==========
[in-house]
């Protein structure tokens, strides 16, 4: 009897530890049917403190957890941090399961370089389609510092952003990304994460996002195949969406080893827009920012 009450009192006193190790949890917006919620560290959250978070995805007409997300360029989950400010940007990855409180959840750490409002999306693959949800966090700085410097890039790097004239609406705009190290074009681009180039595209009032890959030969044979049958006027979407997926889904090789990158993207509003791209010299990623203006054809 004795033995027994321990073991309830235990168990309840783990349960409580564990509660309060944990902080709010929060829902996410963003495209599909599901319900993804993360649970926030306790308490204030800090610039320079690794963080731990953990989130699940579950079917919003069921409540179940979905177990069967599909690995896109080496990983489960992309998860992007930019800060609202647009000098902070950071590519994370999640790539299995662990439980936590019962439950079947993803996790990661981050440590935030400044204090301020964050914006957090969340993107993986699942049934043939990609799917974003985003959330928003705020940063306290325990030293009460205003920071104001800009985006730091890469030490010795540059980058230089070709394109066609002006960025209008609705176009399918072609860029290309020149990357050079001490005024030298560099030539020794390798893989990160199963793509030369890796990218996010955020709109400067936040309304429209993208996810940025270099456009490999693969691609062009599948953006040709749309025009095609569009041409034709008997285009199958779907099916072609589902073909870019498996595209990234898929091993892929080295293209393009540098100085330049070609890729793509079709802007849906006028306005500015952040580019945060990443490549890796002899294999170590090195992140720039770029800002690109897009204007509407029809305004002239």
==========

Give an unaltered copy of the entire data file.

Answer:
[in-house]
């Protein structure tokens, strides 16, 4: 009897530890049917403190957890941090399961370089389609510092952003990304994460996002195949969406080893827009920012 009450009192006193190790949890917006919620560290959250978070995805007409997300360029989950400010940007990855409180959840750490409002999306693959949800966090700085410097890039790097004239609406705009190290074009681009180039595209009032890959030969044979049958006027979407997926889904090789990158993207509003791209010299990623203006054809 004795033995027994321990073991309830235990168990309840783990349960409580564990509660309060944990902080709010929060829902996410963003495209599909599901319900993804993360649970926030306790308490204030800090610039320079690794963080731990953990989130699940579950079917919003069921409540179940979905177990069967599909690995896109080496990983489960992309998860992007930019800060609202647009000098902070950071590519994370999640790539299995662990439980936590019962439950079947993803996790990661981050440590935030400044204090301020964050914006957090969340993107993986699942049934043939990609799917974003985003959330928003705020940063306290325990030293009460205003920071104001800009985006730091890469030490010795540059980058230089070709394109066609002006960025209008609705176009399918072609860029290309020149990357050079001490005024030298560099030539020794390798893989990160199963793509030369890796990218996010955020709109400067936040309304429209993208996810940025270099456009490999693969691609062009599948953006040709749309025009095609569009041409034709008997285009199958779907099916072609589902073909870019498996595209990234898929091993892929080295293209393009540098100085330049070609890729793509079709802007849906006028306005500015952040580019945060990443490549890796002899294999170590090195992140720039770029800002690109897009204007509407029809305004002239």